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Solomon Islands’ Dual Challenge: Responding to Natural Disasters and COVID-19

Solomon Islands’ Dual Challenge: Responding to Natural Disasters and COVID-19

A road sign points the way to emergency services. 


Solomon Islands has so far avoided the COVID-19 but that hasn’t stopped the government from initiating their preparedness plans and declaring a state of emergency. The government activated emergency committees, closed schools and restricted international flights in order to prevent COVID-19 from entering the country. Solomon Islands initiated quarantine procedures for suspected cases, with samples from 13 cases tested at a laboratory in Australia. All returned negative results.

However, the broader impacts of COVID-19 have been felt throughout the country with great economic consequences. The government is projecting a -4.9% GDP growth, job losses and disruption to imports and supplies due to the lack of inbound flights. The government has responded with a US$36.9 million stimulus relief package (309 million Solomon Islands dollars) that includes subsidies for households, loan relief for businesses, inter-island transfers and grants to provincial health authorities.

Like the rest of the world, the Solomon Islands is facing this unprecedented threat from COVID-19, and in addition it is also cyclone season in the Pacific, a difficult period for the country under normal circumstances. Cyclone Harold hit the Solomon Islands in early April leading to concern with food security, shelter, and water and sanitation needs. Most tragically, 27 people lost their lives when a boat transferring people from Honiara to the provinces to flee the coronavirus was caught in the cyclone. Responding to the damage left in the wake of Harold, while maintaining COVID-19 restrictions has been a particular challenge, but one that has shown the resilience of the Solomon Islands government and people.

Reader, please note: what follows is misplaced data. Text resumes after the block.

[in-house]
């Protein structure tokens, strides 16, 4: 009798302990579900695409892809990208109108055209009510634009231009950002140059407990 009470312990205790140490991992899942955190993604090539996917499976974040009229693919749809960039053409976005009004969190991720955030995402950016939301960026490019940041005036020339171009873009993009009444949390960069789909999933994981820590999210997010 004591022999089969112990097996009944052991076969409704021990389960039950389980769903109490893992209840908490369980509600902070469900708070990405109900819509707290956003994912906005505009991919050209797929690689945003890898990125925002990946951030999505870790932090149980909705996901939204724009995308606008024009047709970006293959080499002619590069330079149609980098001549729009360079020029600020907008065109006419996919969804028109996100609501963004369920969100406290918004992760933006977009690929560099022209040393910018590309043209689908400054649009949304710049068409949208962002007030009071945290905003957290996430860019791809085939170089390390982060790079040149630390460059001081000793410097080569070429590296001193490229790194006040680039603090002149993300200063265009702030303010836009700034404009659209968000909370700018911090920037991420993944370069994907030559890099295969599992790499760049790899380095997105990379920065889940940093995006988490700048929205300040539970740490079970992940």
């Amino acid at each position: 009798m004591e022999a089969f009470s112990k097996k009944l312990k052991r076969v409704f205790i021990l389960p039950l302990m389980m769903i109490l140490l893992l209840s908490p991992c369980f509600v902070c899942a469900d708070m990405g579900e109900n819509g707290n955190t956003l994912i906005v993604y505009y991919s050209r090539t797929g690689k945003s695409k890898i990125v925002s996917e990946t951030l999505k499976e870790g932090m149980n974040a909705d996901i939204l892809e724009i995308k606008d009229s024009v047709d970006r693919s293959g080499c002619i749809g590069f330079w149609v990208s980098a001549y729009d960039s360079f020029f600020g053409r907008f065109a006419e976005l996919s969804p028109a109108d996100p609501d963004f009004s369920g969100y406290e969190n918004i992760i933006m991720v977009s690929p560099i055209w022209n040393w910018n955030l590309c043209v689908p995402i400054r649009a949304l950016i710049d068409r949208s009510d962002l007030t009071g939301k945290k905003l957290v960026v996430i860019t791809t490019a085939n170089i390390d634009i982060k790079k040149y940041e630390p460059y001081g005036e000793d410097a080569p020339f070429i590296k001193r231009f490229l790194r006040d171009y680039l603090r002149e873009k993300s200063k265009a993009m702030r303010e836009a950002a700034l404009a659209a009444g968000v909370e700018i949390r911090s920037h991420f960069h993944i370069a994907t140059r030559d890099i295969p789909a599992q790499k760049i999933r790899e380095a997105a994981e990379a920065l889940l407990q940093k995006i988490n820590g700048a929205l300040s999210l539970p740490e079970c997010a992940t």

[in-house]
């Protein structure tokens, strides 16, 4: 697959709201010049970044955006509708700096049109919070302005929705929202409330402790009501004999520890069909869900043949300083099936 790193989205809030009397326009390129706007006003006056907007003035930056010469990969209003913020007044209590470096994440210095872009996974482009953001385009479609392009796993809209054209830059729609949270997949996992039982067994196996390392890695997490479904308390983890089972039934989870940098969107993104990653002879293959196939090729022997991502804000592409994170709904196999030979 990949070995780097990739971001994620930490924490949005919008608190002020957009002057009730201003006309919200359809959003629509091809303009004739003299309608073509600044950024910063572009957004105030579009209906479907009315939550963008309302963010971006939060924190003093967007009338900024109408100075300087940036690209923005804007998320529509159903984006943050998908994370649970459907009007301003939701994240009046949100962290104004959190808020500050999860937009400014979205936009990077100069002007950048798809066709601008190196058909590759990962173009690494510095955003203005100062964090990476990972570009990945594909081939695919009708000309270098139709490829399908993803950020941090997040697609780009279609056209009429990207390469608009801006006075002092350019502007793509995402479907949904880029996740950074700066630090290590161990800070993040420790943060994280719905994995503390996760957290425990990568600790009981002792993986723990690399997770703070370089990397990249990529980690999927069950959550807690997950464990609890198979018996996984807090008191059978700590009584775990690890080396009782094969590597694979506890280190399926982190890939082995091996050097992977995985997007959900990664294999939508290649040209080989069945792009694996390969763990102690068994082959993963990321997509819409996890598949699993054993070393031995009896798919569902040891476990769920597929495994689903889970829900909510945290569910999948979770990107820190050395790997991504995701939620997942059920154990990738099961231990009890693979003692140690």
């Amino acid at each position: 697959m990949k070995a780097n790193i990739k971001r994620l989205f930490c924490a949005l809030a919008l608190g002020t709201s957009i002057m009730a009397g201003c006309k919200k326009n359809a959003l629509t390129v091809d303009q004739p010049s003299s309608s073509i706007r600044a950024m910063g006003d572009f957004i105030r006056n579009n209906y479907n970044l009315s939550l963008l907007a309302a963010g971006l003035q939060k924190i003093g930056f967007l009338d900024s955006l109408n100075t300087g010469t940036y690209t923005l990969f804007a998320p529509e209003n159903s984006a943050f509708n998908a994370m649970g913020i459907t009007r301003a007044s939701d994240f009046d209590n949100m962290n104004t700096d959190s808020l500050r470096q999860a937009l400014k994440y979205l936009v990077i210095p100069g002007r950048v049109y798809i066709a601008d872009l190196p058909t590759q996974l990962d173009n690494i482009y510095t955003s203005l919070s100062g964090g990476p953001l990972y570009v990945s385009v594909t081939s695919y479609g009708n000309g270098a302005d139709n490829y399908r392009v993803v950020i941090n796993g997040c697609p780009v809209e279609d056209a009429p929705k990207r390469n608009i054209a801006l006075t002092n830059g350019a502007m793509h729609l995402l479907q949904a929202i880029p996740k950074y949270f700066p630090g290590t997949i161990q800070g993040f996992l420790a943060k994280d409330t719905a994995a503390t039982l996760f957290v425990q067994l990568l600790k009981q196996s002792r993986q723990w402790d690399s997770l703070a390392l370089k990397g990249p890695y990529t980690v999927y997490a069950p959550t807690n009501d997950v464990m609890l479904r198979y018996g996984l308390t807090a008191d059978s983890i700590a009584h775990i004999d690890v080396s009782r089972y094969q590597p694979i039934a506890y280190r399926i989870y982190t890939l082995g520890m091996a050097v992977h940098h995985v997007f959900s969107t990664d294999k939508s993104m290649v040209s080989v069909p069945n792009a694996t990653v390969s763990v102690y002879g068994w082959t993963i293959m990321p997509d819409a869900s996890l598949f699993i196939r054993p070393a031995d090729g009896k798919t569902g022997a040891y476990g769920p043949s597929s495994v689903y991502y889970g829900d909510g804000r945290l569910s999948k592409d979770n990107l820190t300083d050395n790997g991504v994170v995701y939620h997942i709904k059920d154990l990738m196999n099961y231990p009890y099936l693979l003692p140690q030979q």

"Collaboration, communication and strong leadership have all been a necessity at this difficult time."
Wayne Irava
World Bank Health Team Lead

“Collaboration, communication and strong leadership have all been a necessity at this difficult time. Furthermore, the Ministry of Health and Medical Services (MHMS) through the Partnership Coordination Unit is continuing to coordinate development partner support for COVID-19 in light of this dual challenge,” World Bank Health Team Lead Wayne Irava said.

Even without positive cases in the country, COVID-19 is impacting the health systems ability to ensure universal coverage, and it is important that routine public health programs and access to quality health services are able to continue for communities. These include health promotion and prevention programs, vaccination, maternal health, malaria, tuberculosis and non-communicable disease services. The MHMS is focusing on ensuring minimum disruption to these vital national programs and to ensure testing, monitoring activities and childhood immunization continue to occur. “Having managed to successfully keep COVID-19 at bay while responding to a natural disaster, Solomon Islands does not want to see the population suffer from preventable health issues due to a disruption in the delivery of these vital and routine public health programs,” Wayne said.